But so some other things that we do, so we would do we care about mentoring. So we have a committee that is dedicated to what we call pop-up mentoring. So that’s an event that travels around to different conferences. And is a time, no strings attached event where you can talk to some person, the mentor or mentee. So if you’re signing up to be a mentor, you will talk to a mentee and if you sign up as mentee, you’ll talk to a mentor tour, um, about some topic of interest. So we actually kind of look at what everyone says that they would like to talk about. And it’s a very interesting opportunity. So you got to meet with someone who otherwise probably not need to not have a conversation. And you’ve got to have this outside perspectives and someone can tell you about how things happen at their institution. And you can ask questions that maybe you don’t feel comfortable asking your direct superiors who continue to work with you. So it’s been my experience very often that I learn about what my students care about and what my, what my students might want to know that they would not ask me in the regular context. So I hear about it from students from other institutions. So that’s been, that’s been going around for several years and I think has been very successful and everyone is invited. You can be a man, a woman, a nonbinary person. You can be whatever, anything and join. And it doesn’t, it’s not only for women, both as mentors and as mentees.

What else did we do? We have Wiki editithons.

Megan Figueroa: Those are good. Yeah, because women are underrepresented.

Hadas Kotek: Massively underrepresented in Wikipedia articles. Yeah. So I guess this is an invitation for everyone to join who is interested.

Megan Figueroa: It’s very good stuff. Yeah. It’s actually because of, um, that like Wikithon kind of thing from a LSA meeting that I added my own mentor and now boss to Wikipedia because she wasn’t on there. And I was just like, what!

Carrie Gillon: Is she still there, because this is the one problem I have with the Wikipedia thing is those, they get deleted.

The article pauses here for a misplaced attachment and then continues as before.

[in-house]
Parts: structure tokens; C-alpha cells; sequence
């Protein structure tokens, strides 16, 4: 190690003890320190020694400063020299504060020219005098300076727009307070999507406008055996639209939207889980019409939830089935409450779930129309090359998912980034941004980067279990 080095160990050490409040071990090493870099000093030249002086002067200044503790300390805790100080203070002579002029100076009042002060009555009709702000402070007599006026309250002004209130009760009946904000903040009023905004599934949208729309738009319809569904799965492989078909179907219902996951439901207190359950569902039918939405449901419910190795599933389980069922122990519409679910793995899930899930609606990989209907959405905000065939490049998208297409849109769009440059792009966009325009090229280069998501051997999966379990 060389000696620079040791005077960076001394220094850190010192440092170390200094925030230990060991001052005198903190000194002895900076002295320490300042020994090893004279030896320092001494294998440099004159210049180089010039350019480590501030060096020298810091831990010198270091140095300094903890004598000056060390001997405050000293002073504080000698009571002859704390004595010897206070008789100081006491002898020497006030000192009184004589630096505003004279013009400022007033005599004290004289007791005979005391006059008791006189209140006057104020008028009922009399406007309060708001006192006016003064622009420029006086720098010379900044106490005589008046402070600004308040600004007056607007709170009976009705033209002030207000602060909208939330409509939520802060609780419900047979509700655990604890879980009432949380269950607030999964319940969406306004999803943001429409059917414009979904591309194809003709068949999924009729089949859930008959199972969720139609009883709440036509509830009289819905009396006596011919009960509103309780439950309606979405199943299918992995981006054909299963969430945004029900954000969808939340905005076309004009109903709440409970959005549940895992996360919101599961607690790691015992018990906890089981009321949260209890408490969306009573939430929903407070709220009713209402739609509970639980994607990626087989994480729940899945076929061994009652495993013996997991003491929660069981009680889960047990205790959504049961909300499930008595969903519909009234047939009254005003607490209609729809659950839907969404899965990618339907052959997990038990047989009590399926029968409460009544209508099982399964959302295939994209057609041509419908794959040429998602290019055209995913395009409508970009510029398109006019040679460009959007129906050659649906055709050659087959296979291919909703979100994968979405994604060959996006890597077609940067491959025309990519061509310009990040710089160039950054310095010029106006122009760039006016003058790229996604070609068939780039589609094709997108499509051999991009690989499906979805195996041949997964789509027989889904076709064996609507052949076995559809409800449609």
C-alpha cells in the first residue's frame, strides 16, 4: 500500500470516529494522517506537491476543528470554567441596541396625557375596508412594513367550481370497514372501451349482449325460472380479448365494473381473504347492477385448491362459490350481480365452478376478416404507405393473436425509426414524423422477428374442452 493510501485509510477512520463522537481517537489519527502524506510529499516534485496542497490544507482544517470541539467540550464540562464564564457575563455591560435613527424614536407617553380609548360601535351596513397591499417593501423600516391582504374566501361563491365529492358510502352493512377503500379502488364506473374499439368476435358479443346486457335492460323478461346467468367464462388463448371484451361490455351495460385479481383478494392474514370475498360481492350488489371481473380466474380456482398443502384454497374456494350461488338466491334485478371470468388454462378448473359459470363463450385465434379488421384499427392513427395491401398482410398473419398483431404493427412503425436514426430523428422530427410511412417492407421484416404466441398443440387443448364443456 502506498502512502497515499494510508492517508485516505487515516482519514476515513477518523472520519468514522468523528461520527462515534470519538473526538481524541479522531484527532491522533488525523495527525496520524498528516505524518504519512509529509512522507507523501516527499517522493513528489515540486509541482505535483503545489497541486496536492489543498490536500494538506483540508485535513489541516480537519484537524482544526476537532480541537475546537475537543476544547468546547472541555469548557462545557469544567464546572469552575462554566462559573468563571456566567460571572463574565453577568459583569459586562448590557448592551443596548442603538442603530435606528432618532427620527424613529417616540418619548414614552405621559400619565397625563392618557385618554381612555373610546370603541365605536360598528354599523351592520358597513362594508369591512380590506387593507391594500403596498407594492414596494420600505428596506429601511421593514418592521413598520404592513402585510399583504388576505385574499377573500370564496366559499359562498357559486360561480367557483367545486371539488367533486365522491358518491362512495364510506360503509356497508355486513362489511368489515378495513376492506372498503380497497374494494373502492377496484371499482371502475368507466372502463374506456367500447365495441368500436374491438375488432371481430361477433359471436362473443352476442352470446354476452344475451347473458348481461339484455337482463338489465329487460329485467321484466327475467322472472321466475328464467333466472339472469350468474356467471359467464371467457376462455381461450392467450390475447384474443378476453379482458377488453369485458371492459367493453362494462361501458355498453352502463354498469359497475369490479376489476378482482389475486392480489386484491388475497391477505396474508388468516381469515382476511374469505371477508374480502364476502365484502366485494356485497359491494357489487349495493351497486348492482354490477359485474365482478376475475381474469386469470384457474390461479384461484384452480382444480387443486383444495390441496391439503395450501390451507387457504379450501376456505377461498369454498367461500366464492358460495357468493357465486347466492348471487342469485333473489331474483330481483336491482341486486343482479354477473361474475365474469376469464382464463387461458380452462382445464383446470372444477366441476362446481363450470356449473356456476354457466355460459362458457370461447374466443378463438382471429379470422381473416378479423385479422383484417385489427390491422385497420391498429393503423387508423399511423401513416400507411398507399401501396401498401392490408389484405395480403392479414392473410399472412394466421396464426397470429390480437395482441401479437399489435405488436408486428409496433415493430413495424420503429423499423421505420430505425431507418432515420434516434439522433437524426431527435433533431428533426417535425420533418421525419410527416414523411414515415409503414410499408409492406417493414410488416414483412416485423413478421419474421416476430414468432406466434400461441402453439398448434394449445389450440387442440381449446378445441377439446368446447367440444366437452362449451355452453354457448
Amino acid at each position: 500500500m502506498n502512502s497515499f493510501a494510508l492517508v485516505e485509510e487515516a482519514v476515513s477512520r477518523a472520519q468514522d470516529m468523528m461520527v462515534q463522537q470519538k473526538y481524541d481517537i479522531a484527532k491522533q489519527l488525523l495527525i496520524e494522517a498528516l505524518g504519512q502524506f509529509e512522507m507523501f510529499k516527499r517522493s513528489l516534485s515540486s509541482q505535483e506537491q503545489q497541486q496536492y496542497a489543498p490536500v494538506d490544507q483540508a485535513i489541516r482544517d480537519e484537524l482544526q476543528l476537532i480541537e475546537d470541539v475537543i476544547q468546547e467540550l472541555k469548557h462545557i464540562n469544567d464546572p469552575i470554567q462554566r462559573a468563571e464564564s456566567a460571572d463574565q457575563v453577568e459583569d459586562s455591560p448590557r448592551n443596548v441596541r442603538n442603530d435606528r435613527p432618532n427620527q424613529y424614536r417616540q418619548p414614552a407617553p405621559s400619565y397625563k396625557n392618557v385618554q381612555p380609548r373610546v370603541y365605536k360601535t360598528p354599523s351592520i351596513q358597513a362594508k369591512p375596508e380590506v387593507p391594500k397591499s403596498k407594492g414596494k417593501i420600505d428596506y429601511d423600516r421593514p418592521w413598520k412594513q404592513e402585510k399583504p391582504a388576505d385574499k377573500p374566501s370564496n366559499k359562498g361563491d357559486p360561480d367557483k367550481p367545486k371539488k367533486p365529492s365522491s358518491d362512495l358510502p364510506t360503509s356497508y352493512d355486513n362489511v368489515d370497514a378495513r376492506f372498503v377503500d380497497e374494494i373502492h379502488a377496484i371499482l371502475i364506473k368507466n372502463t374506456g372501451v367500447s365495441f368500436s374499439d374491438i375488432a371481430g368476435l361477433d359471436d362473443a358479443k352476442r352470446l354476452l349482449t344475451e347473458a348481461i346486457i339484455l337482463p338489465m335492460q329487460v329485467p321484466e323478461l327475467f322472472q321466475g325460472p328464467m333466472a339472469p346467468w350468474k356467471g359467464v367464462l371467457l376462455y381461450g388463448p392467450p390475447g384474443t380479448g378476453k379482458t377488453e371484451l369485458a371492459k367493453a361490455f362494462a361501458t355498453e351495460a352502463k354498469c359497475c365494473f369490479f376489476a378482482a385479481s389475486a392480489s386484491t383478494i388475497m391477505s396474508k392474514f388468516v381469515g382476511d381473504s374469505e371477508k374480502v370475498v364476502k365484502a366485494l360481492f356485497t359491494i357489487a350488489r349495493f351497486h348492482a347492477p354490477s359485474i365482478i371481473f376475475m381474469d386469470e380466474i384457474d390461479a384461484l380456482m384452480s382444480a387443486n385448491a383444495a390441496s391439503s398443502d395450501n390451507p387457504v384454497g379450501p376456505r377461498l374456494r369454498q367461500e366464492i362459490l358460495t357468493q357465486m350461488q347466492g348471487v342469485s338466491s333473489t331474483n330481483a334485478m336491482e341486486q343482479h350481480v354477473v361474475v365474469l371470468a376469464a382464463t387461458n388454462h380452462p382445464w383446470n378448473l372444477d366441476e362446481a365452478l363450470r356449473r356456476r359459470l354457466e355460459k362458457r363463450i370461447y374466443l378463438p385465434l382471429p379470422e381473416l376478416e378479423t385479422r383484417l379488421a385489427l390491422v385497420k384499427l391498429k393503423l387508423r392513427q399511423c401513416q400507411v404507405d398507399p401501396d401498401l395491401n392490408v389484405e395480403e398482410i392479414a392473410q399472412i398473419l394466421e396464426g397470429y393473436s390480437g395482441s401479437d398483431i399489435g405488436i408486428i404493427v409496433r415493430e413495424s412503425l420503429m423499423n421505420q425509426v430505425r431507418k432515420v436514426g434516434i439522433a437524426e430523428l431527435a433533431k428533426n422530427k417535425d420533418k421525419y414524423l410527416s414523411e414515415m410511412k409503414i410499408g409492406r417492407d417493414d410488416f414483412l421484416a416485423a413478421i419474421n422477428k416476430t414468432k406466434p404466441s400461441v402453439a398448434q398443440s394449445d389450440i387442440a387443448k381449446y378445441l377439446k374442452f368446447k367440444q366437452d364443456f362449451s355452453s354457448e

Hadas Kotek: So if you, if you do get involved in doing Wikipedia editing, you learn quickly that there is their gate keeping. So most of the editors of Wikipedia are men. And so your article about a woman weight easily get flagged as not significant or not, not noteworthy and get deleted. That is a thing that happens.

Megan Figueroa: Wow. Luckily it’s still there.

Hadas Kotek: Keep a draft of what you’ve done, because things get deleted, it’s a fight. Like you might need to get involved in a fight for your article.

Megan Figueroa: Oh, well, I’m so glad it’s there. Well, it’s LouAnn Gerken. And she is like, so key in child language development, that it was horrifying that she was not there, that I would be the one to come in and in the late, you know, the 2018 or something, I think when I added her is horrifying to me, but I I’m sure she’s not the only one as you’re saying. So. Yeah. Go to Wikipedia and see what women aren’t on there that you think should be.

Carrie Gillon: Yes.

Hadas Kotek: Editing is a particular skill, because you, you need to approach it at a particular way, there’s certain criteria for being noteworthy. Then you need to know these things and you know, if you just jump in and write something random it probably won’t survive.

Megan Figueroa: Right. Yeah, yeah, no, I remember the process, like having to prove that this is noteworthy and it’s like, well, she has a a whole ass book on it. You know, this kind of thing, but yeah.

Carrie Gillon: Thank you so, so much. It’s so much fun. I hope that the linguist listeners think more carefully and also join COGEL. And non-linguistic listeners I hope that this kind of technical discussion with interesting and just shows that, you know, linguists have a long way to go. It’s not just everybody else, It’s all of us.

Megan Figueroa: Absolutely.

Carrie Gillon: And we always leave our listeners with one final message.

Don’t be an asshole

Hadas Kotek: Thank you for having me. It’s been fun.

Carrie Gillon: Okay. So this month we would like to thank patron Audra Barns.

Megan Figueroa: Yay. Thank you so much. I love, I love our patrons.

Carrie Gillon: Me too. And again, if you want to become a patron, you can join at and we’ve got stickers and we’ve got bonus episodes and we’ve got mugs.

The vocal fries podcast is produced by me, Carrie Gillon for Halftone Audio, music by Nick Granum. You can find us on tumbler, Twitter, Facebook, and Instagram @vocalfries. You can email us at and our website is